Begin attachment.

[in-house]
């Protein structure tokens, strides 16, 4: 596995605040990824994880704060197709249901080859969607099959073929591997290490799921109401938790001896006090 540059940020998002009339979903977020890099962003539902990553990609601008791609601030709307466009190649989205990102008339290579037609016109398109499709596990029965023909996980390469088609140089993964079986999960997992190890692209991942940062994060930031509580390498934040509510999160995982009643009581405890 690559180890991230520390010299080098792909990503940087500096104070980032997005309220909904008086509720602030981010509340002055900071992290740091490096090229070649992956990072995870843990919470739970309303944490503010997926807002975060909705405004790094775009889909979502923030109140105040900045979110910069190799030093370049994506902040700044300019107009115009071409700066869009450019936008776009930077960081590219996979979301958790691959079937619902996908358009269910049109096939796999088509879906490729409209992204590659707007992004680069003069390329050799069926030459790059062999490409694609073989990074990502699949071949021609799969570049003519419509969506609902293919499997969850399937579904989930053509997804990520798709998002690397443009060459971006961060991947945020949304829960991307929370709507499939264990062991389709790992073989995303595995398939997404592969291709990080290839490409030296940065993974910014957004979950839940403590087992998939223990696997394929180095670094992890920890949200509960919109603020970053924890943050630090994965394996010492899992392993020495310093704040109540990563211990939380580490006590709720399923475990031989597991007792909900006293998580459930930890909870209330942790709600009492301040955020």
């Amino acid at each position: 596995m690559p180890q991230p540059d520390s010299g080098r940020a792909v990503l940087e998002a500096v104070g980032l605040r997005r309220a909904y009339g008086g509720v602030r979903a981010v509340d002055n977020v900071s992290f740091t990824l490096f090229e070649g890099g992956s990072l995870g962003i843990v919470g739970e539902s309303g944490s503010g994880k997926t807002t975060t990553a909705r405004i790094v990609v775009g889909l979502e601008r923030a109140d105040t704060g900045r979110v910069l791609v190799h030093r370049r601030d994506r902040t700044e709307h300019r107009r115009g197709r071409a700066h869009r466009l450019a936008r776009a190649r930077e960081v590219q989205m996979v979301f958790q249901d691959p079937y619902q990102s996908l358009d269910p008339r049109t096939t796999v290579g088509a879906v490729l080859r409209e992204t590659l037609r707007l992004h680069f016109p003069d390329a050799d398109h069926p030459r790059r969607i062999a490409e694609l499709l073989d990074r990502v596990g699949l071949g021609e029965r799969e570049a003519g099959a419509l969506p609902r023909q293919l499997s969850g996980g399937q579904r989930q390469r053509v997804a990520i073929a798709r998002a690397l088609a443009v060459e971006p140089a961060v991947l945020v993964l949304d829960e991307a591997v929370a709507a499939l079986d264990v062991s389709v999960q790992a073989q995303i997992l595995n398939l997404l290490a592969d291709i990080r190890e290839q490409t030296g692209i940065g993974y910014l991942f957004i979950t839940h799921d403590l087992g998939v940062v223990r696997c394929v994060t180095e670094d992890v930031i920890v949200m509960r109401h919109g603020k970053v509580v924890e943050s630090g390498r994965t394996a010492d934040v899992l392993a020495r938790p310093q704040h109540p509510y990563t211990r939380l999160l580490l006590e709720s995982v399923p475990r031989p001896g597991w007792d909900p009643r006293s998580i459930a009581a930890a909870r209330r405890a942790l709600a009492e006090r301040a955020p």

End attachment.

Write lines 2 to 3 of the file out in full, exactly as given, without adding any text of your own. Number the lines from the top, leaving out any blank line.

């Protein structure tokens, strides 16, 4: 596995605040990824994880704060197709249901080859969607099959073929591997290490799921109401938790001896006090 540059940020998002009339979903977020890099962003539902990553990609601008791609601030709307466009190649989205990102008339290579037609016109398109499709596990029965023909996980390469088609140089993964079986999960997992190890692209991942940062994060930031509580390498934040509510999160995982009643009581405890 690559180890991230520390010299080098792909990503940087500096104070980032997005309220909904008086509720602030981010509340002055900071992290740091490096090229070649992956990072995870843990919470739970309303944490503010997926807002975060909705405004790094775009889909979502923030109140105040900045979110910069190799030093370049994506902040700044300019107009115009071409700066869009450019936008776009930077960081590219996979979301958790691959079937619902996908358009269910049109096939796999088509879906490729409209992204590659707007992004680069003069390329050799069926030459790059062999490409694609073989990074990502699949071949021609799969570049003519419509969506609902293919499997969850399937579904989930053509997804990520798709998002690397443009060459971006961060991947945020949304829960991307929370709507499939264990062991389709790992073989995303595995398939997404592969291709990080290839490409030296940065993974910014957004979950839940403590087992998939223990696997394929180095670094992890920890949200509960919109603020970053924890943050630090994965394996010492899992392993020495310093704040109540990563211990939380580490006590709720399923475990031989597991007792909900006293998580459930930890909870209330942790709600009492301040955020």
């Amino acid at each position: 596995m690559p180890q991230p540059d520390s010299g080098r940020a792909v990503l940087e998002a500096v104070g980032l605040r997005r309220a909904y009339g008086g509720v602030r979903a981010v509340d002055n977020v900071s992290f740091t990824l490096f090229e070649g890099g992956s990072l995870g962003i843990v919470g739970e539902s309303g944490s503010g994880k997926t807002t975060t990553a909705r405004i790094v990609v775009g889909l979502e601008r923030a109140d105040t704060g900045r979110v910069l791609v190799h030093r370049r601030d994506r902040t700044e709307h300019r107009r115009g197709r071409a700066h869009r466009l450019a936008r776009a190649r930077e960081v590219q989205m996979v979301f958790q249901d691959p079937y619902q990102s996908l358009d269910p008339r049109t096939t796999v290579g088509a879906v490729l080859r409209e992204t590659l037609r707007l992004h680069f016109p003069d390329a050799d398109h069926p030459r790059r969607i062999a490409e694609l499709l073989d990074r990502v596990g699949l071949g021609e029965r799969e570049a003519g099959a419509l969506p609902r023909q293919l499997s969850g996980g399937q579904r989930q390469r053509v997804a990520i073929a798709r998002a690397l088609a443009v060459e971006p140089a961060v991947l945020v993964l949304d829960e991307a591997v929370a709507a499939l079986d264990v062991s389709v999960q790992a073989q995303i997992l595995n398939l997404l290490a592969d291709i990080r190890e290839q490409t030296g692209i940065g993974y910014l991942f957004i979950t839940h799921d403590l087992g998939v940062v223990r696997c394929v994060t180095e670094d992890v930031i920890v949200m509960r109401h919109g603020k970053v509580v924890e943050s630090g390498r994965t394996a010492d934040v899992l392993a020495r938790p310093q704040h109540p509510y990563t211990r939380l999160l580490l006590e709720s995982v399923p475990r031989p001896g597991w007792d909900p009643r006293s998580i459930a009581a930890a909870r209330r405890a942790l709600a009492e006090r301040a955020p």